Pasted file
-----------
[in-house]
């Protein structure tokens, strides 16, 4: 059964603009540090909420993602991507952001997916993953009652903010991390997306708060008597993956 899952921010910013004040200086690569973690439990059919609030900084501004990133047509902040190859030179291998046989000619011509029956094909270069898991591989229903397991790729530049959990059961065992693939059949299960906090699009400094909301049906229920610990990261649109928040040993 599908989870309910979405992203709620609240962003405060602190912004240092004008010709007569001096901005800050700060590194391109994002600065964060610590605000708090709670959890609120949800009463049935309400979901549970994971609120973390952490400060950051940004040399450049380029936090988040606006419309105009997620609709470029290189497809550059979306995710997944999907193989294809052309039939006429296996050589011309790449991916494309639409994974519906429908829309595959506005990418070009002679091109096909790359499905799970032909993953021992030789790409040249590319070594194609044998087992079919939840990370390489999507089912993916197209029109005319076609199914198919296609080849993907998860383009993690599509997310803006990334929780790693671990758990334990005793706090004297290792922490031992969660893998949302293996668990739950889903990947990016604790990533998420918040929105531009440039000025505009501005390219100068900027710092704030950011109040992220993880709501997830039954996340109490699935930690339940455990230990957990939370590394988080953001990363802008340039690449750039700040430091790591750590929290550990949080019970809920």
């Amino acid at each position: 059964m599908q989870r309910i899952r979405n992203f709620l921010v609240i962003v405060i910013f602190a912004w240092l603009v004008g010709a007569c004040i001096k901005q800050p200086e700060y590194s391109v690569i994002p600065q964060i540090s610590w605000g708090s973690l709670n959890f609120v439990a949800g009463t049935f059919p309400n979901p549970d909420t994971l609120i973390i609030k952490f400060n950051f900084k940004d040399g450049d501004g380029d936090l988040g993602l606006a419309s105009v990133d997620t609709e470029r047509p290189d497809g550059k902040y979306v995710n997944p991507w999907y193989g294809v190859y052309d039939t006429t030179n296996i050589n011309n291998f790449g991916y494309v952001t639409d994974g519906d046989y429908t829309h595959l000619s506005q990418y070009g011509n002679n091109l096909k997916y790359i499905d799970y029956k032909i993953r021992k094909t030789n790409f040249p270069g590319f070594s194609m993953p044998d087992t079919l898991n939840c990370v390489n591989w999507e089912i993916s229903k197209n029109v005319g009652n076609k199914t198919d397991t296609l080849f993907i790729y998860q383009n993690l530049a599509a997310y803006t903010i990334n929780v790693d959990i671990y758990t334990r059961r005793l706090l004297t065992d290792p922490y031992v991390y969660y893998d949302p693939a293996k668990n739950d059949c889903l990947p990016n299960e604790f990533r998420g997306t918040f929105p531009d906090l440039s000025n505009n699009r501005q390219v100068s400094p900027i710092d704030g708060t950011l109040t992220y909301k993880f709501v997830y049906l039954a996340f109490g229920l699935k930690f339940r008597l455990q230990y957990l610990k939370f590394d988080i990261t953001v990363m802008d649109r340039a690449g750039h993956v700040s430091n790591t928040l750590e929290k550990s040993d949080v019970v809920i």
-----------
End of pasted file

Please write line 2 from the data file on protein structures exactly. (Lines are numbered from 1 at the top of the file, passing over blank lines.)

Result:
């Protein structure tokens, strides 16, 4: 059964603009540090909420993602991507952001997916993953009652903010991390997306708060008597993956 899952921010910013004040200086690569973690439990059919609030900084501004990133047509902040190859030179291998046989000619011509029956094909270069898991591989229903397991790729530049959990059961065992693939059949299960906090699009400094909301049906229920610990990261649109928040040993 599908989870309910979405992203709620609240962003405060602190912004240092004008010709007569001096901005800050700060590194391109994002600065964060610590605000708090709670959890609120949800009463049935309400979901549970994971609120973390952490400060950051940004040399450049380029936090988040606006419309105009997620609709470029290189497809550059979306995710997944999907193989294809052309039939006429296996050589011309790449991916494309639409994974519906429908829309595959506005990418070009002679091109096909790359499905799970032909993953021992030789790409040249590319070594194609044998087992079919939840990370390489999507089912993916197209029109005319076609199914198919296609080849993907998860383009993690599509997310803006990334929780790693671990758990334990005793706090004297290792922490031992969660893998949302293996668990739950889903990947990016604790990533998420918040929105531009440039000025505009501005390219100068900027710092704030950011109040992220993880709501997830039954996340109490699935930690339940455990230990957990939370590394988080953001990363802008340039690449750039700040430091790591750590929290550990949080019970809920």